Thank you for taking the time to write a letter to me. To say I was moved and touched seems trite, so I hope the following will explain the scale of which your words have made a difference:
Of your entire letter, these 10 words were by far the most powerful: “I am a human. Not an animal or a predator.” It took some time to compose myself and continue reading, following the sudden realisation of this transformation (and any part that I may have played in it). What struck me was the simplicity of the sentence and the magnitude of what it must have taken to arrive there, the scale of courage… I may not agree with everything she says but Marianne Williamson, (currently running for President, I hear) once succinctly defined a miracle as: “a perceptual mindset shift from fear to love”. That’s what occurred to me after reading that sentence.
When I finished reading, something else remarkable occurred to me: that despite the geographical distance between you sat at your desk or on your bed/bunk (I imagine) and me sat here on this wooden chair in my kitchen, there is nothing between us as human beings. Nothing in the way. We have different stories, we made different choices, judgements, took different action.. etc.. but fundamentally we have the same narrative: to request to be simply seen for who we are.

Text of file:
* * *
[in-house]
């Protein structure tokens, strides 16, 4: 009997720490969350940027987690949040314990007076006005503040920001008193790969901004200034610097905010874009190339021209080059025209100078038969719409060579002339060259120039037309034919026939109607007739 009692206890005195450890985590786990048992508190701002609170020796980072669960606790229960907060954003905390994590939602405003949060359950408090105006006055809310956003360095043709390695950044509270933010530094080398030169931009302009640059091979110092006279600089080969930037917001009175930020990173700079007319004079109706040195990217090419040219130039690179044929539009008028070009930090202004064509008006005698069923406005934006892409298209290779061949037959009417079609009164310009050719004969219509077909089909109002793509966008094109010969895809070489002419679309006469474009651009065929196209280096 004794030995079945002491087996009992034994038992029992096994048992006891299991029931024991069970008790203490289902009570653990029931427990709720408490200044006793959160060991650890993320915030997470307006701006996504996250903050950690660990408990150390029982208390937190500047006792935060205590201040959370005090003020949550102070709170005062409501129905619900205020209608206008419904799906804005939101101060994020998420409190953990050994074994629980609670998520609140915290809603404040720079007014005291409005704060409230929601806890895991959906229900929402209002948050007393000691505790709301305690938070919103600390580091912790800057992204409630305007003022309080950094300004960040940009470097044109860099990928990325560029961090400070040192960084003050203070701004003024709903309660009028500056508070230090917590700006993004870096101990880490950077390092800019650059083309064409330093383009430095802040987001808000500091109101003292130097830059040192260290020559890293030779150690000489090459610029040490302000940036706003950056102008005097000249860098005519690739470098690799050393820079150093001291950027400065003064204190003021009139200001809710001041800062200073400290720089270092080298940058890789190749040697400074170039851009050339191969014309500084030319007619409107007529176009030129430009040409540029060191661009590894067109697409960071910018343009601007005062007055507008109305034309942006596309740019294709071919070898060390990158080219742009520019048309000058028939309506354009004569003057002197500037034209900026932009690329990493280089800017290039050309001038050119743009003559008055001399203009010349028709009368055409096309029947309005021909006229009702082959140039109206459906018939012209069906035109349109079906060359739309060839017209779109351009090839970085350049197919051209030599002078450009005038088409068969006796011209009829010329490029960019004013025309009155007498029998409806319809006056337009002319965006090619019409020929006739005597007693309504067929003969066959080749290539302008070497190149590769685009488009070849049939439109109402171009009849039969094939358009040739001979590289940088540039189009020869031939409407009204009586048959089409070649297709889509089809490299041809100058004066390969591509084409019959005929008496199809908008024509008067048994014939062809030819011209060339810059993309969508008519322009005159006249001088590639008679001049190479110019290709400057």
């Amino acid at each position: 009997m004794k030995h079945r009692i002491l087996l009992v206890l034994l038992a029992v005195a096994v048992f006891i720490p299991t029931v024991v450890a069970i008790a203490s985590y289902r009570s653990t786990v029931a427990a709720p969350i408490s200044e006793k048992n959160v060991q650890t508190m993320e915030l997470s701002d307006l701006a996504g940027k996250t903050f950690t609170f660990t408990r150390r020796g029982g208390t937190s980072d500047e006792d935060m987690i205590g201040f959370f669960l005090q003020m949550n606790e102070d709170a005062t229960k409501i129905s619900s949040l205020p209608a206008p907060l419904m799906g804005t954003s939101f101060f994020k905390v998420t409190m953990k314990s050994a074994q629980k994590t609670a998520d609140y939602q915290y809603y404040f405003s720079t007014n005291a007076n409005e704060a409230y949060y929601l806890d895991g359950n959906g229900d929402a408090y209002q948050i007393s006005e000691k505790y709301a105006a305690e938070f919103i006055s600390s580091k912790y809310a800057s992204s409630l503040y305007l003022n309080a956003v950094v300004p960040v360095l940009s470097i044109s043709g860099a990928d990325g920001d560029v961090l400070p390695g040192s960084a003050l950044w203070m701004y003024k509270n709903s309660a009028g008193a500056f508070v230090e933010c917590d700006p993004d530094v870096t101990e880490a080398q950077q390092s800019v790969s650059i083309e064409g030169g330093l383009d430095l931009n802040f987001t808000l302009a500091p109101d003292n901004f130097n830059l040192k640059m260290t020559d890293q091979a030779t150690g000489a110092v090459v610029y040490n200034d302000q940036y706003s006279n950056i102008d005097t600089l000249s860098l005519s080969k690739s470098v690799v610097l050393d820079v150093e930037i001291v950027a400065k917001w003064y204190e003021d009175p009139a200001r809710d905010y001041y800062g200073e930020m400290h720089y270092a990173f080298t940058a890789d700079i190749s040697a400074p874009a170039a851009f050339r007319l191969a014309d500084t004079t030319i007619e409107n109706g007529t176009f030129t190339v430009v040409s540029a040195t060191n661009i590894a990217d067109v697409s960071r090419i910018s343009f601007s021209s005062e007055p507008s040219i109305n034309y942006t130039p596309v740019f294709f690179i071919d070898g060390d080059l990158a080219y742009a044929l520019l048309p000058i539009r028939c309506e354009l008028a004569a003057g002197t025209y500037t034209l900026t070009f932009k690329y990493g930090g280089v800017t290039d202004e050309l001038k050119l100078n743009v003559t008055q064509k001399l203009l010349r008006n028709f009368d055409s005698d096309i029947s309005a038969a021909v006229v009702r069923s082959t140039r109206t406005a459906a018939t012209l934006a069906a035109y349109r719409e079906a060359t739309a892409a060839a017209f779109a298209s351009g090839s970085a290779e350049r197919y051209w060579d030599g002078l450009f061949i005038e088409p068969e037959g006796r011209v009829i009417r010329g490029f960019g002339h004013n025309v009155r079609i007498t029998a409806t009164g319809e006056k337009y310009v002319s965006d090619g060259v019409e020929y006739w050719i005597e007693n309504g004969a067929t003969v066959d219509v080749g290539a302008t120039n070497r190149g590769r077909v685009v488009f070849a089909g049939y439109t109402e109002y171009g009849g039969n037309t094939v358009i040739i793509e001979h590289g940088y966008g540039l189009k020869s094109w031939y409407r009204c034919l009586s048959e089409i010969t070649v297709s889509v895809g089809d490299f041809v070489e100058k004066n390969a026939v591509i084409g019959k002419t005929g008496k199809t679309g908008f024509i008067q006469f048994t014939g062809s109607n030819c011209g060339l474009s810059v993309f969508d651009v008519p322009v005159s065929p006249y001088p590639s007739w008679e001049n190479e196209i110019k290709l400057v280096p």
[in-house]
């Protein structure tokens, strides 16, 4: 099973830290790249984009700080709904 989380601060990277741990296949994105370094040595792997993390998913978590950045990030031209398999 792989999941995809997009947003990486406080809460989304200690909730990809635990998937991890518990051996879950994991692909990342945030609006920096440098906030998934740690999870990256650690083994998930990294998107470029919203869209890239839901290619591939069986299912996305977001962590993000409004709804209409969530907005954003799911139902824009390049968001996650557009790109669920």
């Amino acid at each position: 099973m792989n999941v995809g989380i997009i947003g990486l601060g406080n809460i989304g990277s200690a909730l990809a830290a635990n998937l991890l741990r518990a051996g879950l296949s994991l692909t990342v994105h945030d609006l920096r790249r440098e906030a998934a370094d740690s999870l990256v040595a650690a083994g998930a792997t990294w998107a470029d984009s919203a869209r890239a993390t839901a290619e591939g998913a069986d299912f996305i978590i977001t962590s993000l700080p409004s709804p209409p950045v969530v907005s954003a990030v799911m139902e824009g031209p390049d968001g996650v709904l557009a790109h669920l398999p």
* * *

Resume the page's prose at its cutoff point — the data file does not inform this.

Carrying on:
When politicians use language such as “vermin” or “swarm” or “cockroach” in reference to refugees they’re effectively de-humanising people and that is what you were doing to yourself. (I imagine the outcry: I dare to compare refugees to the Brent Brents?! Yes I dare. Both found themselves lost and far from home. Deal with it.) And yet, when I read the word “predator”, my brain for some reason linked it to the word “pursuit” which I recognised immediately in myself.. my pursuit of happiness, approval, perfection, intimacy etc… In my own ravenous hunger for these things, I have subsequently put myself at risk of abuse and dishonoured myself. This is not blame. I do not blame myself for experiences of my past. Victim blaming is not the game and neither is pointing the finger of judgement in the other direction. I’m looking with curiosity not judgement. I simply ask: how have I acted following my experience of abuse? Have I passed it on.. absorbed and turned it in on myself.. or accepted that it happened, taken the lessons and stepped out of the shame and constraint? Forgiving others for abusing me is one thing, forgiving myself for how I responded is another mountain to scale. And the view at the top is worth it.